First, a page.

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Loopy project gunrunner

Written by Subject: Gun Rights
BY BECKY FENGER | MAY 11, 2011 Loopy project gunrunner

If you asked the Bureau of Alcohol, Tobacco, Firearms and Explosives (ATF) to explain the purpose of their Project Gunrunner, they would tell you they wanted to stop the alleged flow of guns to drug cartels and other criminals in Mexico. That would be laughable if the consequences weren't so deadly.

It would be more accurate to say the ATF wanted to track (and pad) the number of guns going into Mexico in order to further their gun-control objectives. Amazingly, officials forced gun dealers, mostly near the border, to sell weapons to prohibited individuals with connections to gun smugglers. The sales were made over the objections of our law enforcement agents and gun dealers themselves. The program started under President George W. Bush, with the sales going on for over two years now.

After ordering gun dealers to make the illegal sales, ATF officials forced their agents to allow these shady straw buyers to "walk across" the border without being stopped. Thousands of guns made the trip. Several of the guns were used to murder a U.S. Border Patrol agent. When ATF whistleblowers close to the situation stepped forward to speak out, they were blasted by their bosses and Justice Department officials.

U.S. Attorney General Eric Holder then diabolically stepped up and accused the gun shop owners of illegally shipping guns to the Mexican drug cartels. This is after his Justice Department went so far as to put some of the more resistant ones on his payroll to do just that! To top it off, he allows the President of Mexico to come here to misrepresent the entire dog and pony show to Congress.

"The largest gunrunner to Mexican drug cartels is our government under this Administration," said Wayne LaPierre, the CEO of the National Rifle Association.

The gun dealers' worst fears and warnings came true when guns from Project Gunrunner were found at the murder scenes of U.S. Border Agent Brian Terry in December and ICE agent Jaime Zapata in February.

Eventually, word of this ridiculous Project Gunrunner, and its off-shoot, Operation Fast and Furious, bubbled to the surface. As a result, the U.S. House Committee on Oversight and Government Reform, under Chairman Darrell Issa (R-CA) started hearings this month to determine if high-ranking Justice Department officials knew about this project. Ditto for the Senate Judiciary Committee.

When Attorney General Eric Holder appeared before the senate committee, he was a paragon of blissful ignorance. Asked by Sen. Chuck Grassley (R-IA) last Wednesday how guns allowed to "walk" during the federal gun sting operation ended up at Brian Terry's murder scene, Holder replied: "Frankly, I don't know." In fact, he denied giving authorization to Project Gunrunner.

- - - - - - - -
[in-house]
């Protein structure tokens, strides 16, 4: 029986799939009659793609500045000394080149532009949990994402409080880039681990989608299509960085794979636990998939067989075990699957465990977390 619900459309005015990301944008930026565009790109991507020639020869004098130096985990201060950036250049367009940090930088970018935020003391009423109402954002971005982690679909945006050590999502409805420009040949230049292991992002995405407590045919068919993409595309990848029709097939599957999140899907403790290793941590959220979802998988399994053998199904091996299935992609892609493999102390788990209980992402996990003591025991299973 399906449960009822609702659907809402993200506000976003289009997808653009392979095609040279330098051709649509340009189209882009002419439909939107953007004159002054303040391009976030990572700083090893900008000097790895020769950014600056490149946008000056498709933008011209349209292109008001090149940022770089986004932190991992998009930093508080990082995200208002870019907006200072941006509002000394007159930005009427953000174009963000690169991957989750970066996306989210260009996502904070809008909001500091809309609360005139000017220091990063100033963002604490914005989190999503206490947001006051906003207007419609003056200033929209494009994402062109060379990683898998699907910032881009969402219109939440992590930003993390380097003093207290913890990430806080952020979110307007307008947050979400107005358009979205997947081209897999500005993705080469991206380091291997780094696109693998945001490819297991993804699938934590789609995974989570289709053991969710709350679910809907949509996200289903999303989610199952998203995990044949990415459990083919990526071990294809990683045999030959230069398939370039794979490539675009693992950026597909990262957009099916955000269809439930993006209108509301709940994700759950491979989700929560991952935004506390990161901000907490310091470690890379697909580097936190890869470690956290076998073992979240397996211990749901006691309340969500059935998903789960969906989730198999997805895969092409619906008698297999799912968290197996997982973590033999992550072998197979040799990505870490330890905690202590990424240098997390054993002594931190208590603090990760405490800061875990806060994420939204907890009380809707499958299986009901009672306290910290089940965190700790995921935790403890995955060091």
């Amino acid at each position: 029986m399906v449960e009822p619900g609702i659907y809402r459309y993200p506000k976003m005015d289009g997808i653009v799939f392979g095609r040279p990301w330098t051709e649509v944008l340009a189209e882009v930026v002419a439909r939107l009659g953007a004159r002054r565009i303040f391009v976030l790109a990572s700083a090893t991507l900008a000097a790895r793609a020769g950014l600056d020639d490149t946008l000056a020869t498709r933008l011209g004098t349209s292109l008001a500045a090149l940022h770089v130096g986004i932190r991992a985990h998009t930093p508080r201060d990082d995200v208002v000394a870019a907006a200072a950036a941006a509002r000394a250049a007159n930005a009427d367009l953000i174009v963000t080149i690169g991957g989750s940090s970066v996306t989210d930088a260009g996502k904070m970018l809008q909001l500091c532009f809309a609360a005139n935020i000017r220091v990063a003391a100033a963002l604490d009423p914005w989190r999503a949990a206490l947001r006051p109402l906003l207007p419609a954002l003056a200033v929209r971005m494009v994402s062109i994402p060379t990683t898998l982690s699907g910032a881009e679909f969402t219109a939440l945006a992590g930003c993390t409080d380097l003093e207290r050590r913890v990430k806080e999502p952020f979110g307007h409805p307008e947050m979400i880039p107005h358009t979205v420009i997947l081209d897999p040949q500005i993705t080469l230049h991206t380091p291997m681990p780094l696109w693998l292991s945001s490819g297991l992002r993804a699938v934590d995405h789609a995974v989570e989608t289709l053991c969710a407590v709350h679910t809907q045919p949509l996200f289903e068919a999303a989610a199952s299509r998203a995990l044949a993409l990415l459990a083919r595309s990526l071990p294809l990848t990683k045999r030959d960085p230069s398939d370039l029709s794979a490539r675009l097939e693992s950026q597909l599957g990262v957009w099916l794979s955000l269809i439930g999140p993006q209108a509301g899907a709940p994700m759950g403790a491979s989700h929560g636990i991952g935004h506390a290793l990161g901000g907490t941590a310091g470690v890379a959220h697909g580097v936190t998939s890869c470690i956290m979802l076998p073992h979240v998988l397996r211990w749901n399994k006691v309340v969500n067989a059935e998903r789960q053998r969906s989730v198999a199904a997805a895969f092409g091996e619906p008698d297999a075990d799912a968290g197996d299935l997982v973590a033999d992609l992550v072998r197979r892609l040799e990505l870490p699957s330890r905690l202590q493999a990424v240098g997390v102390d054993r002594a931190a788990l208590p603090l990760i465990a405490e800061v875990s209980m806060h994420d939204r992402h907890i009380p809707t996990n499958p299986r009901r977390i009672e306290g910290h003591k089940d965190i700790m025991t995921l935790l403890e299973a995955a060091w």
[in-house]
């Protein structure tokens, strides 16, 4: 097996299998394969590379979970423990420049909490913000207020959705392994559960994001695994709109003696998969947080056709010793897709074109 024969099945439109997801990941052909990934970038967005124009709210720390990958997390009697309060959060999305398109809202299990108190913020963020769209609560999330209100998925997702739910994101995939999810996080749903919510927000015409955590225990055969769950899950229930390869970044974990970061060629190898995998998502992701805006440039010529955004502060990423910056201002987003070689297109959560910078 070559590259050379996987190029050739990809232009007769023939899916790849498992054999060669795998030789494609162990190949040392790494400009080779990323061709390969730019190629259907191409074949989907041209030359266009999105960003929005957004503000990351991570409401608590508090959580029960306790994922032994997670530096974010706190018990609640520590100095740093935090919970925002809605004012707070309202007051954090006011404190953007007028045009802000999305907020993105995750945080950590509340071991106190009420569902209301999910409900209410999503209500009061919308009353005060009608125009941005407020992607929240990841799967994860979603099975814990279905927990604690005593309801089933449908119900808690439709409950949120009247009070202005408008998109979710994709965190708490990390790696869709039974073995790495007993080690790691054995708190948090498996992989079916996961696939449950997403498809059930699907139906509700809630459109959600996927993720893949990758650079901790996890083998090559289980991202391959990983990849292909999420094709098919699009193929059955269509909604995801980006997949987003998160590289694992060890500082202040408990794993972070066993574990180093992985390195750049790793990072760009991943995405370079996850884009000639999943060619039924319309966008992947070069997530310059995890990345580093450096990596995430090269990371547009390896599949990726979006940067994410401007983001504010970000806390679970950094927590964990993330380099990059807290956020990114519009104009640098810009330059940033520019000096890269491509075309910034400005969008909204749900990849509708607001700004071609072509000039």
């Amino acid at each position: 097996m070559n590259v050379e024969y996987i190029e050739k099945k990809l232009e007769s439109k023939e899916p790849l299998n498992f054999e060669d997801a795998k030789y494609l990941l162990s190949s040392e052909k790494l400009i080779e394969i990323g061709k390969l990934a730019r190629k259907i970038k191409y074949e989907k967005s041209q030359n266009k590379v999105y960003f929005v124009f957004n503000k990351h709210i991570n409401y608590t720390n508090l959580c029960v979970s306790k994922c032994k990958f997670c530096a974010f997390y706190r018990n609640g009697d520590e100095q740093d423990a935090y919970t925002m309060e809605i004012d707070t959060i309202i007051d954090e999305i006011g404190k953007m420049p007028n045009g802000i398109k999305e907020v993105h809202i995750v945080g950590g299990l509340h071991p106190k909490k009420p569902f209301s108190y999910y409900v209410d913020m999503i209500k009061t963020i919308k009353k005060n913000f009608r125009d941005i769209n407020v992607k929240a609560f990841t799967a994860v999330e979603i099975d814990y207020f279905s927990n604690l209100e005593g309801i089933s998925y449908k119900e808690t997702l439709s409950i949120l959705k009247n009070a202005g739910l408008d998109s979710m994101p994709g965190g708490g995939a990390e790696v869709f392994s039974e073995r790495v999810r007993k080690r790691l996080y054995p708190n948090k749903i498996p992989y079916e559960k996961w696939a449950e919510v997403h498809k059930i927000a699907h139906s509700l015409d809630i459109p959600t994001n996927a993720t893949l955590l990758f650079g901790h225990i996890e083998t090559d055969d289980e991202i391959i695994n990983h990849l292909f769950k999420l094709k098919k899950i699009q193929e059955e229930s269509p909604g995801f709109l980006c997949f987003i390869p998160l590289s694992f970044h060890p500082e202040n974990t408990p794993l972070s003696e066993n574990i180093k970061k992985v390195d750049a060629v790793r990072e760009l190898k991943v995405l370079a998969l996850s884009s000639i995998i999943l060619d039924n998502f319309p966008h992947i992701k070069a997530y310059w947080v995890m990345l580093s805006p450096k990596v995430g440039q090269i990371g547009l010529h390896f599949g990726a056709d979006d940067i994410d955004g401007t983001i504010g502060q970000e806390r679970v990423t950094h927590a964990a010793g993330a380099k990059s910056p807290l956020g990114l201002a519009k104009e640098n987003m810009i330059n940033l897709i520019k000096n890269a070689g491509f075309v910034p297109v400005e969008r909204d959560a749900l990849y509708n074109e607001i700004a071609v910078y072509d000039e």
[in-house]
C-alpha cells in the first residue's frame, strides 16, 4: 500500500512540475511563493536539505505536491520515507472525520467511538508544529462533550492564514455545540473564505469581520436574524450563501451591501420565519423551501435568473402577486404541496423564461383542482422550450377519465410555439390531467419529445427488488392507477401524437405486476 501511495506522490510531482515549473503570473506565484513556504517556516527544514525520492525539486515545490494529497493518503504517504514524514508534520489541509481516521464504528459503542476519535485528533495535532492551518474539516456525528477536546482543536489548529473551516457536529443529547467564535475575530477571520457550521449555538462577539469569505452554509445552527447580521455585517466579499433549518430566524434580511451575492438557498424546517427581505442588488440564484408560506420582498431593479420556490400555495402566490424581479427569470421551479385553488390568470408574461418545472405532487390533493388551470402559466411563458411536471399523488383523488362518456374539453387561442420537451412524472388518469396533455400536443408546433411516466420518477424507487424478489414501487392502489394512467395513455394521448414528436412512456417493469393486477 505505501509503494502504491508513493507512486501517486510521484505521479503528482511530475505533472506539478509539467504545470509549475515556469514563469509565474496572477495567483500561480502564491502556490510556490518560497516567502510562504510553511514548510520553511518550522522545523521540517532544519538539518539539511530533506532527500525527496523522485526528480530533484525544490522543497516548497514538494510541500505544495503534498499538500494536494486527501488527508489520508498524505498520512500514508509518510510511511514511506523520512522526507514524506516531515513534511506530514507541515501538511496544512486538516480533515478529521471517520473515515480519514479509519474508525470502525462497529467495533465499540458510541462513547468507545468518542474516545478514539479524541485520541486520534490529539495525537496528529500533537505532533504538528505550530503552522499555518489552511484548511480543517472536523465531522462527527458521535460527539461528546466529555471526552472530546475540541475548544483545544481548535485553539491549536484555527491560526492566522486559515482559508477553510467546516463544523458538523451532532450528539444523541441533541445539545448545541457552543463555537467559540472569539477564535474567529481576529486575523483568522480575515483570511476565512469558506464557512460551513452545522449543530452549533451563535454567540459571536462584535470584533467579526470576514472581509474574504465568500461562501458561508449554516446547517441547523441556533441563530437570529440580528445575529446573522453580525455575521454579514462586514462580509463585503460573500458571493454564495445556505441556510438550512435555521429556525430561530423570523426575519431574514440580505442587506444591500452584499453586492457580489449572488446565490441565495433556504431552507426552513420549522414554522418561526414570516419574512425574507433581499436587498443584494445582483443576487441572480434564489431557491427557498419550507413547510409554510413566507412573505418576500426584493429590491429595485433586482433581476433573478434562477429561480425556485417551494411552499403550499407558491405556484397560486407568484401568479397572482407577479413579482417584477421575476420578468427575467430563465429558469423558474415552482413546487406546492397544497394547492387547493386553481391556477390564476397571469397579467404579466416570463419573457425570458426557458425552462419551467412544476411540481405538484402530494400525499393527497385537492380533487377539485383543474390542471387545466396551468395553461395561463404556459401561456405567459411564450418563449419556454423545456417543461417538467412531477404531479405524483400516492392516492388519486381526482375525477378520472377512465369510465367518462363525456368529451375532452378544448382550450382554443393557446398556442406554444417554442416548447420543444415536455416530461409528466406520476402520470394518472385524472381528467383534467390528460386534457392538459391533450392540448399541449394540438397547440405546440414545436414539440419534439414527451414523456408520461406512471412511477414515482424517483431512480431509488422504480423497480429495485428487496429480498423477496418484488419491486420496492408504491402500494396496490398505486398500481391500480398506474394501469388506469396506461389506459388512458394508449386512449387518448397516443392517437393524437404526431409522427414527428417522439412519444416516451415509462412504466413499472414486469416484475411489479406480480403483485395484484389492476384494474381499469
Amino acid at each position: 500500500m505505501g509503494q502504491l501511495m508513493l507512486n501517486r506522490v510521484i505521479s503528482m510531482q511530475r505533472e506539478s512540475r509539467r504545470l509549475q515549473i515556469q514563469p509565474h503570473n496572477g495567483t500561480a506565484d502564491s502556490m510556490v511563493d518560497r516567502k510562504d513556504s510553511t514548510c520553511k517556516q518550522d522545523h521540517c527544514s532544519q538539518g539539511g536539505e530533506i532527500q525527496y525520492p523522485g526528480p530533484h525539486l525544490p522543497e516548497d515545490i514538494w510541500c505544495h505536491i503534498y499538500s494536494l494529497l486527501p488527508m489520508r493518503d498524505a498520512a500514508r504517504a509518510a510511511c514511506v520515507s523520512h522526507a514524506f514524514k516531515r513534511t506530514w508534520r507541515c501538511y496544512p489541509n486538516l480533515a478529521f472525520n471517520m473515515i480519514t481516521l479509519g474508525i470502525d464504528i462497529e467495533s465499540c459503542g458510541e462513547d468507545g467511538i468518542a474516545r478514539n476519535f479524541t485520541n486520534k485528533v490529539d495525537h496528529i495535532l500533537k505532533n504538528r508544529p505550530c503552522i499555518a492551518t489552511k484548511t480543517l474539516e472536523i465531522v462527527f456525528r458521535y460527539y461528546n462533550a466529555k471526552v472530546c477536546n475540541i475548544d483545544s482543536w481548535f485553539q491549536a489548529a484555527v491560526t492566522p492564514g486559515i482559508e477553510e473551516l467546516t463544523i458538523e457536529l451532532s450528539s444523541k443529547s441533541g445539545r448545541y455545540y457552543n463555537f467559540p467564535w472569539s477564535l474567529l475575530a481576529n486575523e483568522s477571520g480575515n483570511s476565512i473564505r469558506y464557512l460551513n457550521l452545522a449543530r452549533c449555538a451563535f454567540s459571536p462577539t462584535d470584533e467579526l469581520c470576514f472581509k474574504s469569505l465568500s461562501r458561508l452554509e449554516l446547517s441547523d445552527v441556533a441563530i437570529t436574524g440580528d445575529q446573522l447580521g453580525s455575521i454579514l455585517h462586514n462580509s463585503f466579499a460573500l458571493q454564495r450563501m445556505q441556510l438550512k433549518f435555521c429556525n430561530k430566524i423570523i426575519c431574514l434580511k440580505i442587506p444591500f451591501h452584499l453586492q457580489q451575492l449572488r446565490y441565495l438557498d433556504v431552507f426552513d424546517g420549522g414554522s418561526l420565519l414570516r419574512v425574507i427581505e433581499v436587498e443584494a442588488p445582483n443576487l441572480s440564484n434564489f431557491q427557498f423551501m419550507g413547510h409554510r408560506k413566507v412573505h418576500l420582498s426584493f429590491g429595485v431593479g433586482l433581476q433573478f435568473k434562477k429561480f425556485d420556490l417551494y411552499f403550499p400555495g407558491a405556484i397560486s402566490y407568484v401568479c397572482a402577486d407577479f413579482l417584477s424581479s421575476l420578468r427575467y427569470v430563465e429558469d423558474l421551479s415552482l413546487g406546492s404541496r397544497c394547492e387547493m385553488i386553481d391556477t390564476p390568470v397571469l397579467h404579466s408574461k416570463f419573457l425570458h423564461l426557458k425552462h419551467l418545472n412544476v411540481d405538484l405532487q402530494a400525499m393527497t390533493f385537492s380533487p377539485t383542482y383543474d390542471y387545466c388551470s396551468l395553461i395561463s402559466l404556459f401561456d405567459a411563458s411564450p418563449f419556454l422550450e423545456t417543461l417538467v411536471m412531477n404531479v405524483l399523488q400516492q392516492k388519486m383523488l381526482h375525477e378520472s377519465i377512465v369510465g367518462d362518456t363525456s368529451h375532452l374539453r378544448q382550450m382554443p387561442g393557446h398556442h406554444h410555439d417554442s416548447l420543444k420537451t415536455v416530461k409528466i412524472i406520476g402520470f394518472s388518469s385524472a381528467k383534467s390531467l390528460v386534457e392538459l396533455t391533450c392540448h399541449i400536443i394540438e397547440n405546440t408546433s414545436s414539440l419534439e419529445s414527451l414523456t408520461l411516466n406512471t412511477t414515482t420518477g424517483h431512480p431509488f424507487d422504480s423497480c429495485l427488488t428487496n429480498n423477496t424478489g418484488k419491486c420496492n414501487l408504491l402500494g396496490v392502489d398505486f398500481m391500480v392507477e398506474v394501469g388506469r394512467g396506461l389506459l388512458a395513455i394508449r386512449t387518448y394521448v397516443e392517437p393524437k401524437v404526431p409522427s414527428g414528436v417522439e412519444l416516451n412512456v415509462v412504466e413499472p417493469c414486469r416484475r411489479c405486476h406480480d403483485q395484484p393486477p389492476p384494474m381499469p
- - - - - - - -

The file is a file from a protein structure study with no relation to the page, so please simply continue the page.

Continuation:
"Holder is either monumentally stupid, or he is telling a monumental lie," stated Alan Gottlieb, chairman is the Citizens Committee for the Right to Keep and Bear Arms." He went on: "Either way, it is obvious that Holder is either hiding something or he is hiding from something."

To top it off, Kenneth E. Melson, acting director of ATF, has been stonewalling and refusing to reply to a subpoena for documents from Issa's house committee. Melson has been threatened with contempt, and appears to be aided in the stonewalling by Assistant Attorney General Ronald Weich, leading one to surmise Eric Holder is up to his mustache in the cover-up.

Here's where President Barack Obama could step forward and order the Justice Dept to comply with the subpoenas in Congress and release all of the information. That would be doubtful, since the White House is probably in bed with the Justice Dept. here. And the theory is floating around that the grand plan is to have Mexico sue U.S. gun dealers and shut them down for good.

Congressional investigators came to Arizona last month. CBS News reported one of the key figures involved in the Phoenix-based "Fast and Furious" segment of the gun-running sting may provide a link to Director of Homeland Security Janet Napolitano by way of U.S. Attorney for Arizona Dennis Burke. Questioned in March, Napolitano said it was "premature" to comment on the details of the controversy and she was "not aware" an agent under Homeland Security was on the AFT Fast and Furious task force in Phoenix.

Nobody knows nothin'.

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